Hand To Mouth


On my flight to West Africa, sometime between my second and fifth movie, I walk to the back of the plane to use the restroom. As I approach, I see four Ethiopian stewardesses sitting in a circle on the floor, eating a family-sized plate of what appears to be a hodgepodge of flatbread, red sauce, meat, and veggies with their hands. 

As I wait for the bathroom, I stare. When I see people who interest me, I stare like a little kid stares at Micky Mouse—I become so consumed by curiosity that I forget I’m in the room altogether. In elementary school this habit earned me the nickname, Kyle Stare-mann. Later in life, at bars, strangers would often greet me by saying, “what the fuck are you looking at?”

In this case, however, one of the stewardesses smiles and says, “do you want to try?” She holds out a hand full of the stuff. Beneath the sound of the jet engine, I’m not sure I hear her right, so I walk closer and lean into their circle. “In our culture, we eat with our hands,” she tells me. “When someone new joins us, it’s customary that we feed them their first two bites.” Before I have time to retreat, her fingers are in my mouth, and I taste shredded chicken and a variety of spices that are foreign to me. She holds out another hand full of what I soon learn is an Ethiopian dish called injera. 

As I sit with the women, they tell me that injera is a staple in their country and that people have been eating it for thousands of years. They tell me the tradition of feeding another person is called gurshia. They tell me that Lucy, the oldest human fossil, was found in Ethiopia. “We are ambassadors of our country, and you must visit.” 

Another passenger walks into the back of the plane to use the restroom. She is a middle-aged white woman who looks uptight. When the stewardesses offer her a hand full of injera, the passenger responds with a panicked "no, thank you," and retreats into the restroom. The stewardesses shrug and continue to tell me fun facts about their culture. 

Suddenly, another flight attendant rushes to the back of the plane. “Boss is coming!” She says urgently. We scatter.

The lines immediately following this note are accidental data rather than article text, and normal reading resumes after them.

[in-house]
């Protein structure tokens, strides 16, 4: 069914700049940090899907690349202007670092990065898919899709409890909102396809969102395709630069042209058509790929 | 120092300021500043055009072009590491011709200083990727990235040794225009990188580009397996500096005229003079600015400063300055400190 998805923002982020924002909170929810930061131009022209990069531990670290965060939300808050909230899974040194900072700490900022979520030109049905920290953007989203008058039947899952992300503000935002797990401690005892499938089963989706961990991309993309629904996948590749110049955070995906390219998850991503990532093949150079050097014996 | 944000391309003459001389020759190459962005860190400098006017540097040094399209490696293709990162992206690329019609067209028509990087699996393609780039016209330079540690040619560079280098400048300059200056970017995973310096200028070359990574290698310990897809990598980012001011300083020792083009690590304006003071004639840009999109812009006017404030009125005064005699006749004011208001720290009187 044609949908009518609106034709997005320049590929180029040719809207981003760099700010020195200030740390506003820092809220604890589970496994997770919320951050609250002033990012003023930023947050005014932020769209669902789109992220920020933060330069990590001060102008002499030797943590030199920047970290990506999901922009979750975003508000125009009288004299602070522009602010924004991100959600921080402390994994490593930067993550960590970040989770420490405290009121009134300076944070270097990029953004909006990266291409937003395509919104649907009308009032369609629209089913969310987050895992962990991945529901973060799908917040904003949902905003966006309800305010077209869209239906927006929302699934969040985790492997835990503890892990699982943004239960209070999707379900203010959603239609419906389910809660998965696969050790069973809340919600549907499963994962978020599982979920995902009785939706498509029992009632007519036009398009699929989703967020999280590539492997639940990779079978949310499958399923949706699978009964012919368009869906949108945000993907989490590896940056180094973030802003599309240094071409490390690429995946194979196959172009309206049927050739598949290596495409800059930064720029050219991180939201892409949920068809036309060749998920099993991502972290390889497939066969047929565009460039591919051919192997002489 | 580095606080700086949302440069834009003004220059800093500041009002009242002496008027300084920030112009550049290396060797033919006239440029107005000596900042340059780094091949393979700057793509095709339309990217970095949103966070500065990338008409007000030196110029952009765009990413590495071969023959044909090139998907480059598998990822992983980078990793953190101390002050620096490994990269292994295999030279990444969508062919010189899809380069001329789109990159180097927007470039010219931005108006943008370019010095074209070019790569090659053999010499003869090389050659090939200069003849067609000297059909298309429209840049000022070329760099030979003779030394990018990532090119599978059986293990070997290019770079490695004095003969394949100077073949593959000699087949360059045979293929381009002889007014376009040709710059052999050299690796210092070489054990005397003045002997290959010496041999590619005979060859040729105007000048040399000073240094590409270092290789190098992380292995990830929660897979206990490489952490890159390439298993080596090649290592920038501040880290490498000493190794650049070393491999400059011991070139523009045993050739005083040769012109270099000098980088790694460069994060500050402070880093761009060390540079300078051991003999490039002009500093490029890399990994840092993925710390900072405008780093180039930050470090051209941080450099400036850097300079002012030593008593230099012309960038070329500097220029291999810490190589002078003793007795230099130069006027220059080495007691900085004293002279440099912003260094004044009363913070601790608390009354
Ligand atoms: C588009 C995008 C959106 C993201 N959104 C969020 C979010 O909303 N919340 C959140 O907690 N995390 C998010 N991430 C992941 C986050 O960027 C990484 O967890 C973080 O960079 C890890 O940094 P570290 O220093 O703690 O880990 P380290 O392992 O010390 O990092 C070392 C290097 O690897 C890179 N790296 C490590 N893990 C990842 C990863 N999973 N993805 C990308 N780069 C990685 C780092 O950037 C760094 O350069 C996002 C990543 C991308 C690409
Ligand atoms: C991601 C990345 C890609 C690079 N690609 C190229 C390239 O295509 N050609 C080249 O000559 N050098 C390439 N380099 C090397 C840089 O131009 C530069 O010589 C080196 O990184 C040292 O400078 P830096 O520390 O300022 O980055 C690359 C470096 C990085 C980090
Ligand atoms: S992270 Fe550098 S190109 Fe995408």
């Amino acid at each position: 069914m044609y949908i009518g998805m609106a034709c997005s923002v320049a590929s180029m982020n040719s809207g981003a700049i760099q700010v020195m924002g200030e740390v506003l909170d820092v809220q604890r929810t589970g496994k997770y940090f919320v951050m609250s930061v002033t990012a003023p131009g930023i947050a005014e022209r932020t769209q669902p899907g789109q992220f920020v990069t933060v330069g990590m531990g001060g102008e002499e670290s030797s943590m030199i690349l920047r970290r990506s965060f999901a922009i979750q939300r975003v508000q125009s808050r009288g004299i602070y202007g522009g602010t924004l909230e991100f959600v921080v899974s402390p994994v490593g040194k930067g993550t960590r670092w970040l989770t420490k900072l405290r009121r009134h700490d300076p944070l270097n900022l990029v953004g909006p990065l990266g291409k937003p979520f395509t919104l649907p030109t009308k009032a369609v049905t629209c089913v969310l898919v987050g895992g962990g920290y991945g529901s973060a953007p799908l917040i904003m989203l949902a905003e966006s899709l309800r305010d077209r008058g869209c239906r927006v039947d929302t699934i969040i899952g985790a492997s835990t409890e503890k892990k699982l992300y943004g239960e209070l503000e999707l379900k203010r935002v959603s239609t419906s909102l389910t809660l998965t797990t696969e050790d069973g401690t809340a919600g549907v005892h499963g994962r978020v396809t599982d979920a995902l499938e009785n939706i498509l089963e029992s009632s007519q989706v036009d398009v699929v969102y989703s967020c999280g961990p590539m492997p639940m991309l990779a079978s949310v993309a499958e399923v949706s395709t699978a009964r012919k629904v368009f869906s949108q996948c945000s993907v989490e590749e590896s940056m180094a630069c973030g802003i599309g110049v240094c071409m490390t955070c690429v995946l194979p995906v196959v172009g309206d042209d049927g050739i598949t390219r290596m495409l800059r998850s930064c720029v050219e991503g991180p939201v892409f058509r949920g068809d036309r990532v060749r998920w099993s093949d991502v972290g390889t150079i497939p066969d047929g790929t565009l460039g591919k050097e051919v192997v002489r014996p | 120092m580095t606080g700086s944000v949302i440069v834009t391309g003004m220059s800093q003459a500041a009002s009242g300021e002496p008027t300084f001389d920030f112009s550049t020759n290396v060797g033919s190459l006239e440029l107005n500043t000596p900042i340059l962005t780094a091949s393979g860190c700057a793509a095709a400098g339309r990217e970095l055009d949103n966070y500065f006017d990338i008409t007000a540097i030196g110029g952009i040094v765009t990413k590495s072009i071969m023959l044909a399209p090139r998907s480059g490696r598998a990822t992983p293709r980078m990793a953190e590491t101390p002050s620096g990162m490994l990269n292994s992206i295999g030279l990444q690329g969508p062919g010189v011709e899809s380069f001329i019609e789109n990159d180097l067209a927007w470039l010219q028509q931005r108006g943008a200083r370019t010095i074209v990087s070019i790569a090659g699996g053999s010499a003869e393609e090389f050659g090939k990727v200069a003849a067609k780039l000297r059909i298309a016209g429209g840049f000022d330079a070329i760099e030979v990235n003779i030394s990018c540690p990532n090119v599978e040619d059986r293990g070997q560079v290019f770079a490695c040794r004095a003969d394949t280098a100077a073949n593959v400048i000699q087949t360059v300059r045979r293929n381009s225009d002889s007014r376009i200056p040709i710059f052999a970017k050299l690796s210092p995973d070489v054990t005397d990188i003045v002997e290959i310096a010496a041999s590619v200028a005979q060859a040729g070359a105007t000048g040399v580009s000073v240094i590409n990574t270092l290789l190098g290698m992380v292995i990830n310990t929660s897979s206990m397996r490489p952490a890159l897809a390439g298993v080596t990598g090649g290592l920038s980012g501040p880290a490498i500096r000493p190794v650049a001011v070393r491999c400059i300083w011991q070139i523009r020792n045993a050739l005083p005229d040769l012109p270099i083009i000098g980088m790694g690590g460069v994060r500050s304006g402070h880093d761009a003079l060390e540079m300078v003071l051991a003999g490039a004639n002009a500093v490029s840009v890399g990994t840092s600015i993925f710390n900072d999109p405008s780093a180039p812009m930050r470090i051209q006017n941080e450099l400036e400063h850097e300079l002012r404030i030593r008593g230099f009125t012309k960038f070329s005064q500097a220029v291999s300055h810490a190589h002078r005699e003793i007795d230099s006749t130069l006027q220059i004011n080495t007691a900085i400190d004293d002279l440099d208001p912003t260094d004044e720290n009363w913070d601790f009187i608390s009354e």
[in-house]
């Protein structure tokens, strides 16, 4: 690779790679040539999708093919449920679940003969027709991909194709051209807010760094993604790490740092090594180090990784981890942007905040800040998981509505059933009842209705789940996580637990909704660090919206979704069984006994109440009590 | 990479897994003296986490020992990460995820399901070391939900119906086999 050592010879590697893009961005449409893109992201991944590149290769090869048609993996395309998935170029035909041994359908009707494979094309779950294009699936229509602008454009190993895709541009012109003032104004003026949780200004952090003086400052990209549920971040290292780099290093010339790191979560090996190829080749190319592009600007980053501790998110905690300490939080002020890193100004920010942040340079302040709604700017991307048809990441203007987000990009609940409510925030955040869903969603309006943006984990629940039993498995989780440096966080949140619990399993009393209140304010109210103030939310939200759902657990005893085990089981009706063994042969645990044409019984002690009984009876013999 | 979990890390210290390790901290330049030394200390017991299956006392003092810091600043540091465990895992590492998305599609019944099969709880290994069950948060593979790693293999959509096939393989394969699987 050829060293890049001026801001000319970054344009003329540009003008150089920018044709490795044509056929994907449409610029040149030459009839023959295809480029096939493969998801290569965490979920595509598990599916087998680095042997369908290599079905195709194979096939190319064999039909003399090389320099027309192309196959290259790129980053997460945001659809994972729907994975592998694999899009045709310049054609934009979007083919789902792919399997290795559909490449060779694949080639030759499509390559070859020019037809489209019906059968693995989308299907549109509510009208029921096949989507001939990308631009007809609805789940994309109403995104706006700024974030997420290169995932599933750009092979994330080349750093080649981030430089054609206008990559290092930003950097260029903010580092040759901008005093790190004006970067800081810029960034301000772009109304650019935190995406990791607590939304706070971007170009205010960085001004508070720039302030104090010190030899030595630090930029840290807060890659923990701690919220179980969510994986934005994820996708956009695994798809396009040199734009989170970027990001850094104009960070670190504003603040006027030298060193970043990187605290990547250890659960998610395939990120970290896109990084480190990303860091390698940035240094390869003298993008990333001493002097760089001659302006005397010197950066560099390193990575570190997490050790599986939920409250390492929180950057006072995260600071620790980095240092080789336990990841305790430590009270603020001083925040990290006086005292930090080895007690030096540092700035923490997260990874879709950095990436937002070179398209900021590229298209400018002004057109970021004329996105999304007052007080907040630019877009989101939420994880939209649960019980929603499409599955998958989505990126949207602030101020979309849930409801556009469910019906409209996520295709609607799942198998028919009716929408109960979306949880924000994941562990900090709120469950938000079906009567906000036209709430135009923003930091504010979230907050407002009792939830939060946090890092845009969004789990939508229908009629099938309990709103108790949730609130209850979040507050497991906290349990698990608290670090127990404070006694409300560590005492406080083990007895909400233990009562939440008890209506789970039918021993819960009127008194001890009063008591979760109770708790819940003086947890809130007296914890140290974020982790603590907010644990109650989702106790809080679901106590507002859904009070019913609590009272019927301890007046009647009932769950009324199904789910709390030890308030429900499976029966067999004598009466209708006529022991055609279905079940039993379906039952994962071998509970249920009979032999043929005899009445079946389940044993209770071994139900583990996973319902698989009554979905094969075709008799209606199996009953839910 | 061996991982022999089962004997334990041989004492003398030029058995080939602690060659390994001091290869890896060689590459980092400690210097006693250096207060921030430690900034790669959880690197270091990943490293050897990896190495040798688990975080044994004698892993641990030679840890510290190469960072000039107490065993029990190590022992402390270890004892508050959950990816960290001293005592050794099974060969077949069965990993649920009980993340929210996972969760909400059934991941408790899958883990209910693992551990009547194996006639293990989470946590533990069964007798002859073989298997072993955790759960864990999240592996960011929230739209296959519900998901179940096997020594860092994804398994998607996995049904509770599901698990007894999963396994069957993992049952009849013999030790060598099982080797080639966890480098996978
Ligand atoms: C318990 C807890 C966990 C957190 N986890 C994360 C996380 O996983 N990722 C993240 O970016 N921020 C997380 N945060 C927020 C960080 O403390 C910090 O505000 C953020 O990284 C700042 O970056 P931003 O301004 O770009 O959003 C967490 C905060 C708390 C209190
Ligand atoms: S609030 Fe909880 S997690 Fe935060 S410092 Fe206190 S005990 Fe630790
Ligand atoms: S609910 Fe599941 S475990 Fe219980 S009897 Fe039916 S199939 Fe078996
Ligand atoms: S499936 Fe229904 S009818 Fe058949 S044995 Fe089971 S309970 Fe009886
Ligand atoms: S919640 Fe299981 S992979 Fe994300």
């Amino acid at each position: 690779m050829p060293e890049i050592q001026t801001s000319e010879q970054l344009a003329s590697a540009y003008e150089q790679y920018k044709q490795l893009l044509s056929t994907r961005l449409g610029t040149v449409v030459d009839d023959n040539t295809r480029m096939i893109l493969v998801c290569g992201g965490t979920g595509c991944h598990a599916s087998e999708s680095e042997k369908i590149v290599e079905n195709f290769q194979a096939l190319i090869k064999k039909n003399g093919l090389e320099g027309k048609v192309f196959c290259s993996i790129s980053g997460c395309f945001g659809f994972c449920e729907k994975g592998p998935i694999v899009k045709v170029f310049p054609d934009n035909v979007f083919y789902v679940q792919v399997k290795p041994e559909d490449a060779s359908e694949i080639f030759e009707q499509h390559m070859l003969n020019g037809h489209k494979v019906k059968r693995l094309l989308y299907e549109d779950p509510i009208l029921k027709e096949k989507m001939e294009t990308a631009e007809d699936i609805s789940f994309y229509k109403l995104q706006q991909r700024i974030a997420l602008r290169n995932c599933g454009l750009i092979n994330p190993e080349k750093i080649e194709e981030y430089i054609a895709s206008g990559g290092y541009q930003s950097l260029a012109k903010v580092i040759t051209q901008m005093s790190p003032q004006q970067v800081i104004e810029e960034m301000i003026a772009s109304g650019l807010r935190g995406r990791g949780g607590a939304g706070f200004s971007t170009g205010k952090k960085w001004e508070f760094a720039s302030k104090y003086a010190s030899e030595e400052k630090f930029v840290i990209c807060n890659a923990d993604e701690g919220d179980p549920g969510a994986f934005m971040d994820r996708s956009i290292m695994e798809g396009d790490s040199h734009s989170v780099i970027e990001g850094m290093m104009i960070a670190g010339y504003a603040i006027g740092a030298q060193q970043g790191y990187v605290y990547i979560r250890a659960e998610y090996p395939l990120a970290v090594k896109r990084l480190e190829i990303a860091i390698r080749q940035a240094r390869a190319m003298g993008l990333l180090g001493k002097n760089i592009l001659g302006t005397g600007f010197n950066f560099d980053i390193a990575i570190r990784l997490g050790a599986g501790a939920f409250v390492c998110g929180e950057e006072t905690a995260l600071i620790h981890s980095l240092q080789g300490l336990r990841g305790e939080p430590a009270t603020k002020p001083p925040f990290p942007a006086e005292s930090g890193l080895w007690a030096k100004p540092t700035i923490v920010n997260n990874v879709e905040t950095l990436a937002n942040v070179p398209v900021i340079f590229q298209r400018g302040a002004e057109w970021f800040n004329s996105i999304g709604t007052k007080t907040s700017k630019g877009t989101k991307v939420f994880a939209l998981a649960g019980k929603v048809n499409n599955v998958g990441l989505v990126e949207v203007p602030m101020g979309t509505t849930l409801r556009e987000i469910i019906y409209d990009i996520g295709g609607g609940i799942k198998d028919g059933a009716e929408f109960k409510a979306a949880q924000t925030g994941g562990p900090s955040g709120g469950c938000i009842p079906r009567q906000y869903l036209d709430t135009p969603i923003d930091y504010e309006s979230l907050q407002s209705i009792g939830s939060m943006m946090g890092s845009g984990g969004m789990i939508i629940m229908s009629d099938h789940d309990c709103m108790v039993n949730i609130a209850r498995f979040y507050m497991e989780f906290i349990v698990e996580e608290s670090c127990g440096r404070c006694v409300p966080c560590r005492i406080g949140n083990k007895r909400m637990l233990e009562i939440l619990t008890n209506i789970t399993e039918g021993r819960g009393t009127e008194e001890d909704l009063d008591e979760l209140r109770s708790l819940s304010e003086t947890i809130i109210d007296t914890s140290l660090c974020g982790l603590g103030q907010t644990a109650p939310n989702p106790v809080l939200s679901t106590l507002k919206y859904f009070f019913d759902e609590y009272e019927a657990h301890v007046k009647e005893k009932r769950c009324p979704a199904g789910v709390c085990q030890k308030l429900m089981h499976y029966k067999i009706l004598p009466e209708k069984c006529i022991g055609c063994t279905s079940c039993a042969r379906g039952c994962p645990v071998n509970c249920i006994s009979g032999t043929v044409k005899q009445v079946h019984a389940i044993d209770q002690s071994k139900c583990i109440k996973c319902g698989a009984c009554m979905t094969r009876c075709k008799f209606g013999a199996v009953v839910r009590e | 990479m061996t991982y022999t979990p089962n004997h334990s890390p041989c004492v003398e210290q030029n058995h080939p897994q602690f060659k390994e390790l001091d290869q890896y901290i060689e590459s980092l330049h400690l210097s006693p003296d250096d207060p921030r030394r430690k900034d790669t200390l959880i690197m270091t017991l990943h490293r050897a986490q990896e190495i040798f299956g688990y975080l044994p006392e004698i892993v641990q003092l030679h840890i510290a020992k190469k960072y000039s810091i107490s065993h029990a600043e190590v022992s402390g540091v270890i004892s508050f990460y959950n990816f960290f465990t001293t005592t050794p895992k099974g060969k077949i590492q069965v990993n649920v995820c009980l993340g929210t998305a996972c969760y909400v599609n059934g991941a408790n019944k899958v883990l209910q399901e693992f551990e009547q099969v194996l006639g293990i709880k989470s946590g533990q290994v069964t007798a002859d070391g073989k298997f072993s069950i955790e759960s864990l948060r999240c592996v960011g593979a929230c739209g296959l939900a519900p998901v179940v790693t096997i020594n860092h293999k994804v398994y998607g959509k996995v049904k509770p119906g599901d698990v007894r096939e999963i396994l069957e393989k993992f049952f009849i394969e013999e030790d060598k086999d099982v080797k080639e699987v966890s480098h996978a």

Back in my seat, with my fingers stained from the red sauce and my mouth still on fire from the spices, I enjoy the electric feeling a traveler gets from falling into a bizarre new world. The act of feeding one another with our hands is surely one of the earliest forms of gift-giving hominids ever performed, and I experienced this intimate tradition in a metal capsule, a mile above the Atlantic ocean. 

How Podcasts Changed The Nature of Influence


Recently, I was watching an interview with actor Ed Norton talking about climate change. Halfway through the interview, I found myself thinking, "wait, why should I give a shit what the guy from Fight Club thinks about sea-level rise?" Nothing against Ed Norton, but I don't think Hollywood actors hold the same influence they used to, at least not in my circle of friends.

Conversely, for the first time in history, academics like Sam Harris and Jordan Peterson can fill stadiums previously reserved for rockstars. Mostly young people in their twenties and thirties occupy these events and sit on the edge of their seats as they listen to experts debate subjects like the nature of morality.

I believe long-form podcasting is mostly responsible for this shift in perception. I am part of the first generation to witness celebrities attempt to hold a 2-hour plus conversations, unedited.

Like lambs to the slaughter, the interviews always go the same way: For the first 20-minutes, the celeb leans on catchy soundbites. This has worked great for them during TV interviews, so they try to do the same song and dance on the podcast. Their miscalculation is that TV interviews rarely run longer than 20-minutes, but this podcast train is just building steam. At around the 30-minute mark, they begin to launch into topics that they know nothing about, and everyone listening starts to get confused. By one-hour, the celeb has stumbled through so empty statements it becomes clear that they are just a self-absorbed narcissist who never bothered to learn about anything except themselves.

On the flip side, there are few spectacles more impressive than a podcast guest who has mastered a subject. These tend to be intellectuals who have spent a lifetime learning and teaching. It's even more impressive when the expert can humbly say, "I don't know."

Fame for the sake of fame no longer holds the value it once did. Credibility, authenticity, and intellectual curiosity are now the most valuable commodities on the street.

Mind Your Manners


I am writing this in a coffee shop and the woman sitting next to me is on her laptop while chewing kale salad, loudly. She is an attractive brunette wearing nerdy glasses and looks to be about 30, but all I can focus on is the kale crunching between her teeth. 

Am I the only one noticing this? I can’t be.

She is now devouring a cacao protein bar and with the strength and decibel of a power drill, not even the barista’s coffee blender can compete with her. 

I would give myself a C+ in good manners. I look people in the eye while meeting them, but rarely remember their name. My mom fought like a teamster to teach me etiquette and it wasn’t easy, she was up against a surf culture that silently view acts of politeness as, “giving in to The Man.” Overtime, though, her fortitude prevailed and I can now offer a firm handshake and chew with my mouth closed out of habit.

The utility of basic manners, I realize now, is to reduce distraction. Perhaps the woman sitting next to me is brilliant engineer working tirelessly to bring solar power to scale. Perhaps she owns a cat named Ted. But I have decided to focus my attention like a laser on the way she smacks her lips while chewing food.